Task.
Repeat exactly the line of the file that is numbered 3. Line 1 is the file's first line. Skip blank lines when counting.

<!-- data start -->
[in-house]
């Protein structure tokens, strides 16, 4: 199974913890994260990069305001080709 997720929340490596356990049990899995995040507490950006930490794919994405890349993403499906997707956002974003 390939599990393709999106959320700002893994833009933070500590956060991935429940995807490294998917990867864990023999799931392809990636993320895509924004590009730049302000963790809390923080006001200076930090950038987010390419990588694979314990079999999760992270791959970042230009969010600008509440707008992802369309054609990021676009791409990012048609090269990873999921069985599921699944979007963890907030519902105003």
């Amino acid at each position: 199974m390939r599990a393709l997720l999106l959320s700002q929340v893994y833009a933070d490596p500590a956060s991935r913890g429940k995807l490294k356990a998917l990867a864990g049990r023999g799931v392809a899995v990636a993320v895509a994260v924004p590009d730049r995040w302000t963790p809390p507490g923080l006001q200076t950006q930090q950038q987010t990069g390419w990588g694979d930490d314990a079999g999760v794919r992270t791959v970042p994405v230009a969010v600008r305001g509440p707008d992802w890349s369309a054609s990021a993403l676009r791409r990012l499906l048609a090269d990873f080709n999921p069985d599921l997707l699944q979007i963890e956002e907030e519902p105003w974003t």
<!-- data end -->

């Amino acid at each position: 199974m390939r599990a393709l997720l999106l959320s700002q929340v893994y833009a933070d490596p500590a956060s991935r913890g429940k995807l490294k356990a998917l990867a864990g049990r023999g799931v392809a899995v990636a993320v895509a994260v924004p590009d730049r995040w302000t963790p809390p507490g923080l006001q200076t950006q930090q950038q987010t990069g390419w990588g694979d930490d314990a079999g999760v794919r992270t791959v970042p994405v230009a969010v600008r305001g509440p707008d992802w890349s369309a054609s990021a993403l676009r791409r990012l499906l048609a090269d990873f080709n999921p069985d599921l997707l699944q979007i963890e956002e907030e519902p105003w974003t």